Natalie Saimeri, B.S. in Fashion Merchandising



Alumni

Struggling between being a fashion student, doing projects and reports every week, to being a full-time athlete was very hard to manage. But doing what you love makes it all happen.

My name is Natalie Saimeri and I was a Fashion Merchandising student here at University of Bridgeport while also on the gymnastics team. We have won 5 consecutive National Championships in the last 5 years. I have contributed to the last 4 National Championships, also being the team captain my senior year at the University. I’ve made some amazing friendships with students and professors here that I will forever be thankful for and will keep in touch always.

Lauren Alston, B.S. in Biology



Alumni

“With the support of my friends and professors, I went on to achieve more than I ever dreamed.”

Hometown: Brooklyn, NY

Unsure of what she wanted to do with her life, or where she would even succeed in college, Lauren Alston knew what she needed – a school that offered support and direction. She found both at the University of Bridgeport.

The University had everything Lauren needed to make the most of her college experience and build a successful future. Small student body. Low student-to-faculty ratio. Well-rounded academic offerings. And a world of extracurricular opportunities. She also found people, such a s biology professor Michael Autuori, who offered personal support and encouraged her to reach for more every day.

And she did. Lauren has found countless ways to shine and show the world what she has to offer. She is secretary of the UB chapter of the National Society of Black Engineers. She is co-founder of the Science Kids Adventurers community service organization. And she recently accepted a position as a laboratory technician for Unilever. Lauren now has her sights set on graduate school.

Lauren learned many things at the University of Bridgeport, in and beyond the classroom. On of the most important lessons she learned was that if you surround yourself with people full of drive and determination – people who want you to succeed – you can achieve anything.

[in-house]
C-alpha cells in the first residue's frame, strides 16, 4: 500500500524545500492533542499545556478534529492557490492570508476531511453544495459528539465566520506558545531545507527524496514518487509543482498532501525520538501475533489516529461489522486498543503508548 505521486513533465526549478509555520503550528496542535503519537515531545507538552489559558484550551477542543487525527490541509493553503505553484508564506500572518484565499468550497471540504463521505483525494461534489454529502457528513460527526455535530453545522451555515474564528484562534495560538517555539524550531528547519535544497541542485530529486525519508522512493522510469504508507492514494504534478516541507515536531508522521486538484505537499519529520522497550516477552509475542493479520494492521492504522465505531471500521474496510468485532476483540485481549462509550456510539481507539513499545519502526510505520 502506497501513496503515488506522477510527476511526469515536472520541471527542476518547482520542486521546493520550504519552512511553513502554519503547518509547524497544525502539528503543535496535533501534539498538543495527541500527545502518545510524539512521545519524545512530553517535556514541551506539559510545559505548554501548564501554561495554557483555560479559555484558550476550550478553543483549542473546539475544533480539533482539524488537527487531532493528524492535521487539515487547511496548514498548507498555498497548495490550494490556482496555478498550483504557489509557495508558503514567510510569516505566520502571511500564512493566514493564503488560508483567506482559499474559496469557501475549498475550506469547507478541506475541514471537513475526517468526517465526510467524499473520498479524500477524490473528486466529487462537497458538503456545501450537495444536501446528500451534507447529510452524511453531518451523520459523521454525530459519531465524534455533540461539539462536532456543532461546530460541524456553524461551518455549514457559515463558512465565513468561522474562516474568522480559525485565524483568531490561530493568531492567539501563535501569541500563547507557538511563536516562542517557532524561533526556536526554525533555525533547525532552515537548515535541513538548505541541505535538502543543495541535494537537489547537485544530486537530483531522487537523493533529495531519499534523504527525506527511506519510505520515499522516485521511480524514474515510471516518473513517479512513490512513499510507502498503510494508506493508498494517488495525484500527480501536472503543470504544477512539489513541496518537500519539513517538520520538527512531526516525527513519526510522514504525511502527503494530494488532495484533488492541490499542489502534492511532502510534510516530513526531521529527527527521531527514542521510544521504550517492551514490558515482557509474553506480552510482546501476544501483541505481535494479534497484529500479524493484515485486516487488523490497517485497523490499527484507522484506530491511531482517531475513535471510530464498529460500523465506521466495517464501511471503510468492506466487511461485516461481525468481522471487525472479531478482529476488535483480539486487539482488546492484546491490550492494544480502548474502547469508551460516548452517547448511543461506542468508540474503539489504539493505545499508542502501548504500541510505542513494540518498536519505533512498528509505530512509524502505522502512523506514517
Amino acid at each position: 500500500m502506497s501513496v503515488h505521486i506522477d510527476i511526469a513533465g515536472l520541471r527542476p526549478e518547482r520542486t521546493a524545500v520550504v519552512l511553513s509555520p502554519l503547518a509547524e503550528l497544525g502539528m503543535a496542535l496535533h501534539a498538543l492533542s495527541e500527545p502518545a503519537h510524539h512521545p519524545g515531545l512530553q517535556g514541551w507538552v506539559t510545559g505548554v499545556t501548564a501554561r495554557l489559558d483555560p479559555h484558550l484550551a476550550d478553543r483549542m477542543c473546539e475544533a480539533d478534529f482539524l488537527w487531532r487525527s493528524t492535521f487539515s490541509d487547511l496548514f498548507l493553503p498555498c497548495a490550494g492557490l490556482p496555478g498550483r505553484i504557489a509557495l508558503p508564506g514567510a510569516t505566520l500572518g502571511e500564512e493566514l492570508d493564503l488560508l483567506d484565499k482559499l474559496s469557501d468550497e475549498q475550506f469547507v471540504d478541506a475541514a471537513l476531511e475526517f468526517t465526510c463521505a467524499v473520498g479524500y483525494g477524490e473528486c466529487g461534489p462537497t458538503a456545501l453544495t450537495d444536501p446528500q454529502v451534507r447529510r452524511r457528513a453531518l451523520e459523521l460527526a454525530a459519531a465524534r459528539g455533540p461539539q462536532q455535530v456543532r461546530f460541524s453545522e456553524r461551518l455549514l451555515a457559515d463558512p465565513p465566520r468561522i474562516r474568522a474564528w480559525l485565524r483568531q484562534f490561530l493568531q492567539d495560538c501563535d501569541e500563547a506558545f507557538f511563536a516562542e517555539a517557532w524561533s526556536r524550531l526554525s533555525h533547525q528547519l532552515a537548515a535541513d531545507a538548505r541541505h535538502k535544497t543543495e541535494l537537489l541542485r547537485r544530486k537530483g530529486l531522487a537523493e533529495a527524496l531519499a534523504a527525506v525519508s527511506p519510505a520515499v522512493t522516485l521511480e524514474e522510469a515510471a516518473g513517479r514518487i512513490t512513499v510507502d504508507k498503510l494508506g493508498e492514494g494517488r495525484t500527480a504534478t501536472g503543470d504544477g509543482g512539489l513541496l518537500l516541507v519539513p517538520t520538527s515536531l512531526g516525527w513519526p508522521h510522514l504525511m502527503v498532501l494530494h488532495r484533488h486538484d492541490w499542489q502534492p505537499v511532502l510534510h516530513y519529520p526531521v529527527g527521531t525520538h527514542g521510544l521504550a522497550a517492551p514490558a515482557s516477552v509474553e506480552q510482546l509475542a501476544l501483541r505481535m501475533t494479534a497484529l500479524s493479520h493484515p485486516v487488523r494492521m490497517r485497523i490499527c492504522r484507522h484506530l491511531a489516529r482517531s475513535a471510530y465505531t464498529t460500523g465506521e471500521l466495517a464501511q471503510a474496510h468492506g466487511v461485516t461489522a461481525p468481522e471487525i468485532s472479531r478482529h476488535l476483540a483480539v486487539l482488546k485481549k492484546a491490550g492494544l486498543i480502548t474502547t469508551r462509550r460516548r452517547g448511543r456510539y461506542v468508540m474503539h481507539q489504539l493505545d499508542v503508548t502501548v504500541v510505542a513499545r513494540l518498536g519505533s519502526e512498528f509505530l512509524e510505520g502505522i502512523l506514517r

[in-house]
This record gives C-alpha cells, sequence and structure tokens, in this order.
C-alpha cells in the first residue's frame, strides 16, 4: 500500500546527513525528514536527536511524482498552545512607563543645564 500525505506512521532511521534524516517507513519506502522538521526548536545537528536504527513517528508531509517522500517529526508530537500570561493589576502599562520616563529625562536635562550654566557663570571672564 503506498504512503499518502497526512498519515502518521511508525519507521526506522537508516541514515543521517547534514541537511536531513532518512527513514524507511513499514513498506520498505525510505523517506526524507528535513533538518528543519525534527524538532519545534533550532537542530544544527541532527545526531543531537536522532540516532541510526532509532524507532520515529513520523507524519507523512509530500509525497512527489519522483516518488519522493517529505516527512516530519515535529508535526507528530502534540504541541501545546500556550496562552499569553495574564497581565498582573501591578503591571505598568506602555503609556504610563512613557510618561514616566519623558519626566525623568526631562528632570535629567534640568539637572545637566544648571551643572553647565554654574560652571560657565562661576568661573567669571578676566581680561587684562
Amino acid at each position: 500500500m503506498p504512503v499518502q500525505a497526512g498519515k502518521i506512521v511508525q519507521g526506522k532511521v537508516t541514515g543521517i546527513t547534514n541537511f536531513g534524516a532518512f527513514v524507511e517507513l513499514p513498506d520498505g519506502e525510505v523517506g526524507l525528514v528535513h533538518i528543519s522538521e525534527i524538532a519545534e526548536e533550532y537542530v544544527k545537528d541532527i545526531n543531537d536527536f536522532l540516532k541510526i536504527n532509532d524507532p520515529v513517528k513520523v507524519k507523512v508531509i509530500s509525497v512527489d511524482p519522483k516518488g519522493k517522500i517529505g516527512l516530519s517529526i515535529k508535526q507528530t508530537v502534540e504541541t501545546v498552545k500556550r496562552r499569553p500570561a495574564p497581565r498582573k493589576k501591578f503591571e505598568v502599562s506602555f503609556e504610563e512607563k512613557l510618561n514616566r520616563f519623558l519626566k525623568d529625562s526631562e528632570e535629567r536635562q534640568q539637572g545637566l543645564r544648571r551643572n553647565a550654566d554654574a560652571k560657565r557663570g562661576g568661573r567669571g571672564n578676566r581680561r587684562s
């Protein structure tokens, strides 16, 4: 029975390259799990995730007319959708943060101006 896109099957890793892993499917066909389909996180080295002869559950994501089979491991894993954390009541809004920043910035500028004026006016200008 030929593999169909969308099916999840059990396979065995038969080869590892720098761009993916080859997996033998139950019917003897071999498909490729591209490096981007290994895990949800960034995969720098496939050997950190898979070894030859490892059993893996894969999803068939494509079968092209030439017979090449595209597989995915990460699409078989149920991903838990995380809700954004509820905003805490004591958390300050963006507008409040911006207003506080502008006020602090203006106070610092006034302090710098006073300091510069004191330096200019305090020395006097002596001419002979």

“Somewhere along the way I convinced myself that I wasn’t capable of continuing. But with the support of my friends and professors at the University of Bridgeport, I overcame that obstacle and went on to achieve more than I ever dreamed.”

Kali Mason, B.A. in Literature and Civilization



Alumni

“It made the difference between going back to school or not, and I’m not sure what I would have done if it hadn’t been for that.”

Without the Bigelow, she wouldn’t have made it.

At least, that’s how Kali Mason tells the story. The 21-year-old, who graduates on May 5 with honors and a Bachelor of Art in Literature and Civilization, was about to start her sophomore year at UB when her father was laid off. Without his income, Mason would have to delay college, get a job, and figure out Plan B.

Desperate, she contacted the financial aid office. Because of her top marks (she had a 3.8 gpa at the time) Mason was invited to apply for a David and Eunice Bigelow Scholarship. Two weeks before the fall semester began in 2010, Mason got the good news: she had won the award.

“The Bigelow was significant. It made the difference between going back to school or not, and I’m not sure what I would have done if it hadn’t been for that. I was afraid I’d never finish college at all,” says Mason, who returned to campus with an intensity to learn and experience as much as possible.

Classes with history professor Thomas Juliusburger (enlivened by his personal accounts of England and studies at Oxford) and philosophy classes with Timothy Eves made Mason hungry to learn more about the subjects and to travel to Europe. During her junior spring, she was accepted to a program in Paros, Greece, where she spent the semester studying philosophy, art history, and ancient history.

Mason’s passion for learning helped her maintain superlative grades as she balanced school with work-study jobs; she won other scholarships to help pay for college. This year, Mason also interned at the Museum of the City of New York, where she helped host and plan lectures, walking tours of Manhattan, and exhibition openings.

“There was one night where they had a chair on view from the 1930s. It was on loan from the Met [Metropolitan Museum of Art], and they didn’t want anything to happen to it, so they asked me to watch the gallery. I had to babysit the chair,” says Mason.

Mason will see a lot more art in the not-so-distant future: she was accepted to a master’s degree program in museum studies in Florence, Italy, that starts in the fall. And she ultimately hopes to learn how to restore and preserve ancient documents and books or be a museum curator. “I’ve already found a program,” she says with characteristic enthusiasm. “It’s in Canada!”